Onion Prices Bring Tears to Consumers

Onions are priced about Rs 25 a kg in rythubazars, in the open market the rate is shooting up to the range of Rs 35/kg.

Published: 05th July 2014 07:48 AM  |   Last Updated: 05th July 2014 07:48 AM   |  A+A-


VIJAYAWADA: Setting the panic button on in middle and lower income group consumers, onion prices have started steadily rising over the past month. Giving a rude shock to consumers, while onions are priced about Rs 25 a kg in rythubazars, in the open market the rate is shooting up to the range of `30/kg and even touching Rs 35/kg  at some places in the city.

While onion prices revolve around Rs 10 normally, over the past one month price has been steadily rising. “Already onions were priced high at about Rs 15 to 18, a month ago but no one took notice. But with the price further increasing to Rs 25-30/kg everyone started complaining. We are fearing that prices might further shoot up,” said B Nagaveni a homemaker from Tarapet.

With a delayed monsoon and less than average rainfall forecast, it might become hard for farmers to come up with sufficient production in the coming days, making not just onions but even other vegetables dearer.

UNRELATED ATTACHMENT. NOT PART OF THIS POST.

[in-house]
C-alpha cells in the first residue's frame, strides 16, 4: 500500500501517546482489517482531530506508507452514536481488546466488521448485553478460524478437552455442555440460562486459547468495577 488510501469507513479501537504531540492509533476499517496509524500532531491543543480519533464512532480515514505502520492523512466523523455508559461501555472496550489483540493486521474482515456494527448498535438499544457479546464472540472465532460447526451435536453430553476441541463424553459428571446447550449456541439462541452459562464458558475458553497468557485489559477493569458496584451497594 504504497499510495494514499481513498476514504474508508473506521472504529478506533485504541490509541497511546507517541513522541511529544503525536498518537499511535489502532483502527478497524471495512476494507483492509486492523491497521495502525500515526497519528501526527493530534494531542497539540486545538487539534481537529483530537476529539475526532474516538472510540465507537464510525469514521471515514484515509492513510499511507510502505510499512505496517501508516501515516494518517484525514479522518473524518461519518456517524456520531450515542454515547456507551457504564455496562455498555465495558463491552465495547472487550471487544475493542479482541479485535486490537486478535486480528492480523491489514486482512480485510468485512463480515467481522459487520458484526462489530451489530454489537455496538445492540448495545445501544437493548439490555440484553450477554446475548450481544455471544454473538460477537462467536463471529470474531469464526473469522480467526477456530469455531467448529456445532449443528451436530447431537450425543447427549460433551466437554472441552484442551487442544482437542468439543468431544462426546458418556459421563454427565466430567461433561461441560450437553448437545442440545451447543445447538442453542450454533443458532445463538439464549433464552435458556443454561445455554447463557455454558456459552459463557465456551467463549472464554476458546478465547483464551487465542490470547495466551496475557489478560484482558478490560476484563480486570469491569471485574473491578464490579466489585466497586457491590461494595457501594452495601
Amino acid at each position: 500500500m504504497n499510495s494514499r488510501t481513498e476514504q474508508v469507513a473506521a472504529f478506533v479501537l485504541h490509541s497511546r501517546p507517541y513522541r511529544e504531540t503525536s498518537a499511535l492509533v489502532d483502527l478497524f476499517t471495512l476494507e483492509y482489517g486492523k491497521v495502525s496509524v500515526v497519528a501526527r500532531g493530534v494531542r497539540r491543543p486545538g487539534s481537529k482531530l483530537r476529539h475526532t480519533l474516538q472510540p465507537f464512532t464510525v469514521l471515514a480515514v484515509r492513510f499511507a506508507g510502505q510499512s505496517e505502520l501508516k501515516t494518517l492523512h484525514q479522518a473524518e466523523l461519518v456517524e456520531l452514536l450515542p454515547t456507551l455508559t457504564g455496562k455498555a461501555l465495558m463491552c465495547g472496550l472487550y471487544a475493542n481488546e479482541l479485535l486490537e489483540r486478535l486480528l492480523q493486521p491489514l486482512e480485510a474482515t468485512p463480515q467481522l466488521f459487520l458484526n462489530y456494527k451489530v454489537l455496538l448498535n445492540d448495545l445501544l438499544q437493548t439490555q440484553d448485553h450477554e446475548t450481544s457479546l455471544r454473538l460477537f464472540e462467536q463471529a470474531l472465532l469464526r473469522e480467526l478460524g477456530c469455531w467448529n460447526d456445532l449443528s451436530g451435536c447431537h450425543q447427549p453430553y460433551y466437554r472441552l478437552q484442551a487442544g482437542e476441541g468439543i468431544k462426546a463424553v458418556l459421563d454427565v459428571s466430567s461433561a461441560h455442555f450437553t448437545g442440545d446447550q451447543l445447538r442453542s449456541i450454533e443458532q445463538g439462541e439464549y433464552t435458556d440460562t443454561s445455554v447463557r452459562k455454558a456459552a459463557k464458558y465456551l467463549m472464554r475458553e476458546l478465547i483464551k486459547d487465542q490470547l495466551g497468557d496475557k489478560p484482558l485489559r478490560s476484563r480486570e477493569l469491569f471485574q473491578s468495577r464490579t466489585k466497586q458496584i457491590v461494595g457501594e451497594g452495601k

“About 15 to 20 tonnes of onions are consumed in Krishna district per day, including Vijayawada. Major supplier of onions for us are Maharashtra and Karnataka. Right now its good season in Maharashtra. Nashik and Ahmednagar are the places from where we are importing right now. As there is a good demand for onions nation wide and as prices are higher in other states, they are diverting the produce to those states, leaving us with less stock. As a result prices rise obviously,” explains Tatikonda Swamy, a wholesale onions merchant at KaleswarRao Market.

AP depends for nine months on Maharashtra and Karnataka for onions and the demand for remaining two to three months is met by local farmers. It isgrown in parts of Kurnool, Krishna and Guntur districts. Estate officer of Kedareswarpet Rythubazar Kiran says that the prices may decrease if local farmers can supply some produce or if good rainfall is registered in the coming days. With both propositions appearing unlikely, onions might bring tears to consumers once again.

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